Place the bundles on a cookie sheet and place them in the preheated oven for 20 minutes. Make sure that the paper does not touch the ceiling of the oven. Paper burns at 451 degrees, so we're good at 400.

Once cooked, they should puff up big and full. They paper may also turn a little brown. Don't worry, it looks good that way. Remove from oven and place one each on a dinner plate, alongside the steamed rice, if you're serving it that way.

At the table, remove or cut the twine just before serving, allowing each diner to actually open up his or her own packet.

So, that's one simple recipe, but the combinations you can use are many.

Favorite Combinations

Shrimp, julienned carrots and colorful bell peppers, green onions, sliced garlic, and butter
Delicate white fish, lemon juice, julienned leaks or peppers

Chicken breast, lemon grass, kafir lime leaves, minced basil leaves, thai chilies, coconut cream.

When you cook your foods en papillote, make sure to use quick cooking foods, cut small in quick cooking pieces. If the foods are longer cooking (like fennel, potato, etc.) you can blanch them ahead of time.

When you choose your meat, keep in mind that the meat will not brown much. Fish, pork, chicken breast, and shellfish tend to look good when cooked this way.

You can add some variety with unusual herbs, spices, and other very flavorful ingredients, too. Get creative.
  • Tea leaves
  • Green onions
  • Lemon grass
  • Citrus peal
  • Kafir lime leaves
  • Hot Peppers (whole, dried or fresh)
  • Beds of herb stalks, such as rosemary or thyme

Unusual additions
  • Tea (concentrated liquid)
  • Lemon juice
  • Salsa
  • Fruit
  • Soy Sauce
  • Vermouth
  • Wine

If you end up trying this method out, I'd love to hear back. Let me know any favorite combinations, no matter how simple or complex. Your comments are welcome and wanted.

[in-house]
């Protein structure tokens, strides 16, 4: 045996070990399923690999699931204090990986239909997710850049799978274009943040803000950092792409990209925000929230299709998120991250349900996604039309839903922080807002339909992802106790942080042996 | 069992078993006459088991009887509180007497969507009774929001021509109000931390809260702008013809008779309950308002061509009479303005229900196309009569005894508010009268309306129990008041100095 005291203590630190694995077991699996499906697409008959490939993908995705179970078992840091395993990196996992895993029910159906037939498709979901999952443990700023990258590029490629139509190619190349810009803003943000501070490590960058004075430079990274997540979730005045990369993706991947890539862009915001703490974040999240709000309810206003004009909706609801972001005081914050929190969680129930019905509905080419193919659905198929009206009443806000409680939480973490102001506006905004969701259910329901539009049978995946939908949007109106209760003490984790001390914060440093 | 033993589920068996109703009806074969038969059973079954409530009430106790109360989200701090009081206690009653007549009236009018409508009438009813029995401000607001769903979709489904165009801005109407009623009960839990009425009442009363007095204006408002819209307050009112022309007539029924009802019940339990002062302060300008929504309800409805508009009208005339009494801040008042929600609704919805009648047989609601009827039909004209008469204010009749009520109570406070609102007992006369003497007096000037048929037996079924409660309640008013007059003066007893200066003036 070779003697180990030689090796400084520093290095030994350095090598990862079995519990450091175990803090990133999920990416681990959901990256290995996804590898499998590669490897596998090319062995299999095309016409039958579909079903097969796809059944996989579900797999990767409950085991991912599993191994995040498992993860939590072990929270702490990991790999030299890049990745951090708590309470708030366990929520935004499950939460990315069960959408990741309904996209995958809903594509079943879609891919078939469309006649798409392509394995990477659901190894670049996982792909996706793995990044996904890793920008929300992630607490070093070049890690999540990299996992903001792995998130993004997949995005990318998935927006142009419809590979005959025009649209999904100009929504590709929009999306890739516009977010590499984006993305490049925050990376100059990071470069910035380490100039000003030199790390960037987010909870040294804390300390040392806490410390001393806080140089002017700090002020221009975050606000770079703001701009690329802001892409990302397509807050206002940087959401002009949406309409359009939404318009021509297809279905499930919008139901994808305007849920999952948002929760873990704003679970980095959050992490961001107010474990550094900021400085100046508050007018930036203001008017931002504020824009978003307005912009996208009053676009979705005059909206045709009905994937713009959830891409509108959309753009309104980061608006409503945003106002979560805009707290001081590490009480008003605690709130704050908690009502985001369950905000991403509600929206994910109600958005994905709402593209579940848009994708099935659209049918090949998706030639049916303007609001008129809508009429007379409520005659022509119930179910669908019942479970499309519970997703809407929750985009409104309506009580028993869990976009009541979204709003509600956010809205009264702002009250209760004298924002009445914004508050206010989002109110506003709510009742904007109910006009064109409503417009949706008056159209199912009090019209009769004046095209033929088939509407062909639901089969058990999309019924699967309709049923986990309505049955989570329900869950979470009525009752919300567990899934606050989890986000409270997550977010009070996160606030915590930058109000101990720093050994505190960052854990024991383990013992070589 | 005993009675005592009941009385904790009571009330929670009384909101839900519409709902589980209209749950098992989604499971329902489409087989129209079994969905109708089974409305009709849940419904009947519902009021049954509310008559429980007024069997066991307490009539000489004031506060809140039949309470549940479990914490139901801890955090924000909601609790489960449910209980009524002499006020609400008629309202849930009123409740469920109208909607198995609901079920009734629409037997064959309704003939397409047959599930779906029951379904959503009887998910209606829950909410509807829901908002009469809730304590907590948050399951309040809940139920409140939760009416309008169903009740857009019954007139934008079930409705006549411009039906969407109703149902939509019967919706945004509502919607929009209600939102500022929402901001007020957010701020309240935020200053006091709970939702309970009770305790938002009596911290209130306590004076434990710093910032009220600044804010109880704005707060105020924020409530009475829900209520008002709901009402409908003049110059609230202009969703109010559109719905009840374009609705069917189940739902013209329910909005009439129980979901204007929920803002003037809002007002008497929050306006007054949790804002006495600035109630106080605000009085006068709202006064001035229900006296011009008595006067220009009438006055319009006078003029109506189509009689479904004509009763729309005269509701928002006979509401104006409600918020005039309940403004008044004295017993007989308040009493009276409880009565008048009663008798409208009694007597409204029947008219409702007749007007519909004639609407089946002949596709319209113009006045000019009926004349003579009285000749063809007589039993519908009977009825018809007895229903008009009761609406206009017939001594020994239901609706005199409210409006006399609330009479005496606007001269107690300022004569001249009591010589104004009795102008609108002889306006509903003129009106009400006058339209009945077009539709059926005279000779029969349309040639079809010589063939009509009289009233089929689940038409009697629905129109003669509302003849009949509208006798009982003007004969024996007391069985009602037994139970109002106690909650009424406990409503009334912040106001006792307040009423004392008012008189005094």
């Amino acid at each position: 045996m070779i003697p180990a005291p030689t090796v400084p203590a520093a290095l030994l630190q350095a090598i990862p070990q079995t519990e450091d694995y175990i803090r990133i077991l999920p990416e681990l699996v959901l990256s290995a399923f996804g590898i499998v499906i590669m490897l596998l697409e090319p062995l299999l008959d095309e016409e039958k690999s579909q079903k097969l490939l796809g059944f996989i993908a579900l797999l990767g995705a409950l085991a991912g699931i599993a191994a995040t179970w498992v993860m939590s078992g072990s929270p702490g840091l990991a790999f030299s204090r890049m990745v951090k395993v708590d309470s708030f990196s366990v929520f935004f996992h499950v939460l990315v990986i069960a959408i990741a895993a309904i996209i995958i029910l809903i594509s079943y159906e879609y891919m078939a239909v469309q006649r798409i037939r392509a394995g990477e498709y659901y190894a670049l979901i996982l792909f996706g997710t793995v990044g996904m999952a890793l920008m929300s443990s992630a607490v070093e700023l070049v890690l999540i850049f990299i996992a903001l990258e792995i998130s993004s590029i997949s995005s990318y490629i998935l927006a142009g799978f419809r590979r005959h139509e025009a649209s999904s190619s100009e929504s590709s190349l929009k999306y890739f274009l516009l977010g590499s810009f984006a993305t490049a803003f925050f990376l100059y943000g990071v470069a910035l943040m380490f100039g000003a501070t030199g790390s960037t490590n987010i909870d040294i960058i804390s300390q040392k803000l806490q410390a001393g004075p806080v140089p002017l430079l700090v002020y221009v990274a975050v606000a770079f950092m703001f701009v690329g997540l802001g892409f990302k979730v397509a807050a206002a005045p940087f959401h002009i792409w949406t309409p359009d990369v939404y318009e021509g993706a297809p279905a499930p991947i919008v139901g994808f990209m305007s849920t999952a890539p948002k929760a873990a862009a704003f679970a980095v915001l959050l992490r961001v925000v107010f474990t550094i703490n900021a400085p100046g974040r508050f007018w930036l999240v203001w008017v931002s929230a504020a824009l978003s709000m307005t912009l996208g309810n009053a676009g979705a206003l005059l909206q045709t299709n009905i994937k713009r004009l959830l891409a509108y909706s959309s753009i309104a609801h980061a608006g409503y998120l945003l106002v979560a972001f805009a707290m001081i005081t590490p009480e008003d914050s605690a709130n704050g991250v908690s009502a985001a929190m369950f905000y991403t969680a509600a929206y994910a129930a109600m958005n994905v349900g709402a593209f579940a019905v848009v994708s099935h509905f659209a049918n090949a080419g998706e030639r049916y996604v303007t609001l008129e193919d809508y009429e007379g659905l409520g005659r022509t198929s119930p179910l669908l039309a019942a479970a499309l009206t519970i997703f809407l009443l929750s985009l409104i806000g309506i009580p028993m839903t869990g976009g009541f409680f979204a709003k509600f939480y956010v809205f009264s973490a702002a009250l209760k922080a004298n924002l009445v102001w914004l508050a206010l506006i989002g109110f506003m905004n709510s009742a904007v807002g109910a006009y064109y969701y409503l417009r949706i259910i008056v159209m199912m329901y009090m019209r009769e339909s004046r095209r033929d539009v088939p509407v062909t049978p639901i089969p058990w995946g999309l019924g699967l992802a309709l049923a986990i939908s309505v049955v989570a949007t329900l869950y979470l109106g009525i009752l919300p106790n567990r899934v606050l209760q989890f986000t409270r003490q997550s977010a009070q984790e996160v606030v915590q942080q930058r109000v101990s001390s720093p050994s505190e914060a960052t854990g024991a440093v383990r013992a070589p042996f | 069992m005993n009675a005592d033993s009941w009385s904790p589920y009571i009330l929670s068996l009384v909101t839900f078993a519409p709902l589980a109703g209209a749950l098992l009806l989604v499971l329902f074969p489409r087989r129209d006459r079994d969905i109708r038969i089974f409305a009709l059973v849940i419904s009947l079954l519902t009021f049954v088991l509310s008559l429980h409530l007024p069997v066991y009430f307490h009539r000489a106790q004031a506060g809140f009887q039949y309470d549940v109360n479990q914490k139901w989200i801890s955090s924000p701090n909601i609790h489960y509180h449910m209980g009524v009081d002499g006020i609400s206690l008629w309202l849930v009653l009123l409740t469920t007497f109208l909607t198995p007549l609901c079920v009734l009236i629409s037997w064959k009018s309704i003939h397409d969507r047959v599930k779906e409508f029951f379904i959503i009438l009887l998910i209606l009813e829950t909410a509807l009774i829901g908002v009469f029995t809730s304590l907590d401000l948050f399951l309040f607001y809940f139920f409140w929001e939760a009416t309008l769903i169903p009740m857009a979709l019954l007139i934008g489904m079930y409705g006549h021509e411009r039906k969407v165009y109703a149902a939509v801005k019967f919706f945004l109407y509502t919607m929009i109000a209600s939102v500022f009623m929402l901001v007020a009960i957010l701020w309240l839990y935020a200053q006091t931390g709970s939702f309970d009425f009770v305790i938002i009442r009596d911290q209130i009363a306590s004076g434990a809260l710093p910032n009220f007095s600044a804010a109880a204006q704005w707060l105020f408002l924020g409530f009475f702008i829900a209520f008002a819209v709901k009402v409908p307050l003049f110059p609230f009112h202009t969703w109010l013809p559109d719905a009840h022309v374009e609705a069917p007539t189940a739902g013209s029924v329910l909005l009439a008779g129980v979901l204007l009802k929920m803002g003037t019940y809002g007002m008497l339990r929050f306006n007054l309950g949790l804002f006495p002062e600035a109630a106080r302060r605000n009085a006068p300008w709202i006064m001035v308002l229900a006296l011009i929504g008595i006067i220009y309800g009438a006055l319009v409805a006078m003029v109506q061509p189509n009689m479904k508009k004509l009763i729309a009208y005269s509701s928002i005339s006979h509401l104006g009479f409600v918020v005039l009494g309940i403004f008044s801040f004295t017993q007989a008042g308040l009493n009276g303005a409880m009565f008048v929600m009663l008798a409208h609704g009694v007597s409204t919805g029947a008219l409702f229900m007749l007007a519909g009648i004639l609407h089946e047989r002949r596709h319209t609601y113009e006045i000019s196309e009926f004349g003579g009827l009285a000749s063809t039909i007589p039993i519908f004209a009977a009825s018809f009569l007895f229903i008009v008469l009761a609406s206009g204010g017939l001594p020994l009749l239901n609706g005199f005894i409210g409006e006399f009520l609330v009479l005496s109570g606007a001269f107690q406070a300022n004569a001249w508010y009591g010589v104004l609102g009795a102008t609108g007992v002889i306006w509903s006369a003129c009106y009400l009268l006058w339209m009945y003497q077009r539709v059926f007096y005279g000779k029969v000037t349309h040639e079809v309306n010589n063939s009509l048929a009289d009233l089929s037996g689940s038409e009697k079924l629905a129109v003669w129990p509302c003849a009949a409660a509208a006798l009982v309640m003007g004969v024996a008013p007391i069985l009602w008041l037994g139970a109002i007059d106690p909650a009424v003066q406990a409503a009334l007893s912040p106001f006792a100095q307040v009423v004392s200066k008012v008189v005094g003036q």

Oh, here's the fennel salad.

Tossed Fennel Salad

4 cups or 1 heart of romaine, torn or chopped
1/2 bulb of fennel, trimmed of fronds and stalks, and cut in half lengthwise
Several sprigs flat-leaf parsley (or save some of the green springs from the fennel bulbs), chopped
A few grape or cherry tomatoes or larger tomatoes, cut up into bite size pieces
1 tbsp balsamic vinegar
1 tbsp extra-virgin olive oil
salt and black pepper
Parmesan or Romano cheese, shaved for a garnish

Cut the fennel bulb in half lengthwise again. Core the bulb with a sharp paring knife. Thinly slice the fennel bulb horizontally into very thin half rings. Add the lettuce, fennel, parsley, and tomatoes to a large bowl. Drizzle with oil and vinegar, salt and pepper. Toss lightly and dish onto two bowls or plates. Garnish with shaved cheese.

1 comment:

  1. I blog out of Redding, CA, and have only known the word guapo in a positive framework. When my filipina friends call me gwapo(spelling change intentional) they are saying I am quite handsome... Sigh. I never would challenge their judgement...

    As for the talapia en papillote, I am saving the recipe.